The dead raccoon

The dead raccoon

I’ve been talking to the crows.
They don’t really listen.
They just cock their heads and give me the eye –
And then they begin to caw,
All of them right over my head as if…
As if I have nothing important to say.
I tell them about the dead raccoon
I discovered on our walkway this morning.
I steel myself as I go get the shovel from the garage
and begin to try to shove it up under the raccoon.
The raccoon is stiff and falls from the shovel.
I talk to the crows telling them about
the hard time I am having.
They continue to walk about the yard –
ignoring me.
Give me a break, I mutter.
Please. Somebody, give me a break.
Nobody listens as I carry it across the yard
as it falls from the shovel – several times.
At one point I begin to whimper,
Pleasepleasepleaseplease.
I don’t know why this dead raccoon
has upset me so badly.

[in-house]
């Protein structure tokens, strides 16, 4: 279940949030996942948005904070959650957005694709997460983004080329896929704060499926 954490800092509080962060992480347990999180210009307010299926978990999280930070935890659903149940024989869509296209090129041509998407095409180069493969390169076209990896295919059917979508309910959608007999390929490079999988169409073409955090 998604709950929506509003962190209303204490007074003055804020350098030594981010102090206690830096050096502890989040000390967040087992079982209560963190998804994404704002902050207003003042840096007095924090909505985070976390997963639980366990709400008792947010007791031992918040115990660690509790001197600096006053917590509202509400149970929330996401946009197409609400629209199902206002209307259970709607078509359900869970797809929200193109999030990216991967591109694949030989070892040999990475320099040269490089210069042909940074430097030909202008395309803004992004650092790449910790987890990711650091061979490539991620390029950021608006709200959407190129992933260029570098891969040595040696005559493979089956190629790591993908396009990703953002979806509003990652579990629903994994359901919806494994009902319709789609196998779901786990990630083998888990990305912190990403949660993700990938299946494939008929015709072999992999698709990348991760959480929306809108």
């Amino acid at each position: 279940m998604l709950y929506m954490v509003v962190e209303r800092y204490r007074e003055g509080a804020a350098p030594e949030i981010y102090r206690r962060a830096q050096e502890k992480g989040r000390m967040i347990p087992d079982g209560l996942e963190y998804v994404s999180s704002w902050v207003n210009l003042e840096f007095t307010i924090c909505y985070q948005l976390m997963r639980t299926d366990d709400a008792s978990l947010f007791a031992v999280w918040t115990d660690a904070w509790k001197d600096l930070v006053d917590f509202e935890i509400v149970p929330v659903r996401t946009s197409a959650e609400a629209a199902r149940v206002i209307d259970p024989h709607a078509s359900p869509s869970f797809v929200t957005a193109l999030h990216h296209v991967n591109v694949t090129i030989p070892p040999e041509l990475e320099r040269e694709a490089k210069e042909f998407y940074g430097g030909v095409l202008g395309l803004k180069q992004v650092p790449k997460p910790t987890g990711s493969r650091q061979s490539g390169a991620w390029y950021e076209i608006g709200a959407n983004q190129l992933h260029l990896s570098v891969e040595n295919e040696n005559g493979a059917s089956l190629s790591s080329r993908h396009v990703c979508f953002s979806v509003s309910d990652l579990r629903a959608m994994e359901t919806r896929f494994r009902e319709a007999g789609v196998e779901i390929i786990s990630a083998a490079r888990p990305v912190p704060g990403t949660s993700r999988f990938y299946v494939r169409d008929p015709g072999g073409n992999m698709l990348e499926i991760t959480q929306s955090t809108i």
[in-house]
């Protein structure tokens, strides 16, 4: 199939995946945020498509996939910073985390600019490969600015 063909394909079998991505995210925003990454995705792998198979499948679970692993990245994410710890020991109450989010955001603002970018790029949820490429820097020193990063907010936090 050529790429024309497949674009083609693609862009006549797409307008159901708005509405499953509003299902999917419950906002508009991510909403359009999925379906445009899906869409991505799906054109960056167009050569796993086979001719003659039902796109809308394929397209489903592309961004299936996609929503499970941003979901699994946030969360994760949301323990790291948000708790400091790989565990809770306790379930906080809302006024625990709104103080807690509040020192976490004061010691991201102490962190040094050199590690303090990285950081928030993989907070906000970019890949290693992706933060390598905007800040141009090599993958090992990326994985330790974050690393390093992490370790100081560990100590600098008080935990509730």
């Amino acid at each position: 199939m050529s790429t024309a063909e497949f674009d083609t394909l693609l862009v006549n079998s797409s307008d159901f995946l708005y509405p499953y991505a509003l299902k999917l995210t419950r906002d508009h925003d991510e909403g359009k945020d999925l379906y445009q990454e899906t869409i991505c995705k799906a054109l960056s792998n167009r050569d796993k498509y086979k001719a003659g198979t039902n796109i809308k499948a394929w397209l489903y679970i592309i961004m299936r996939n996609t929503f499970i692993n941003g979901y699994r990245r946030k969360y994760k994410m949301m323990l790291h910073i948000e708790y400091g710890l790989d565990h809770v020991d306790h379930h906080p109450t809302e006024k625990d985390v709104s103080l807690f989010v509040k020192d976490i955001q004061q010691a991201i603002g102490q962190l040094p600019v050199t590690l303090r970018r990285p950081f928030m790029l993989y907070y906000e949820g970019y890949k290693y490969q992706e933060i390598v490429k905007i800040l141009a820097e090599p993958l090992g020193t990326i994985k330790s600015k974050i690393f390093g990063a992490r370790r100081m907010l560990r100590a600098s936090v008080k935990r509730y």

My husband at work told me to grab
a shovel and throw it in the woods.
My best friend called me from Tennessee
and told me to grab a shovel
and throw it in the woods.
The crows follow behind me
or skip in front of me on the way to the woods.
I finally reach the woods and
dump the raccoon onto the ground.
I turn but then….
Visions of those murdered children
pop into my head.
I begin to dig.
As I dig, I talk to my friend
the Old Oak.
He is silent.
I begin to dig.
Why me? I whimper.
Why those kids? I weep.
Nobody listens.
Nobody cares.
I tamp the earth down over the raccoon
and place several rocks
on the grave.
The crows fly away
still ignoring me.

For Kerry’s Prompt at Real Toads – a one-sided conversation, written for a silent and even disinterested audience, because poetry is an aspect of individual creativity that goes beyond literary appreciation or criticism.

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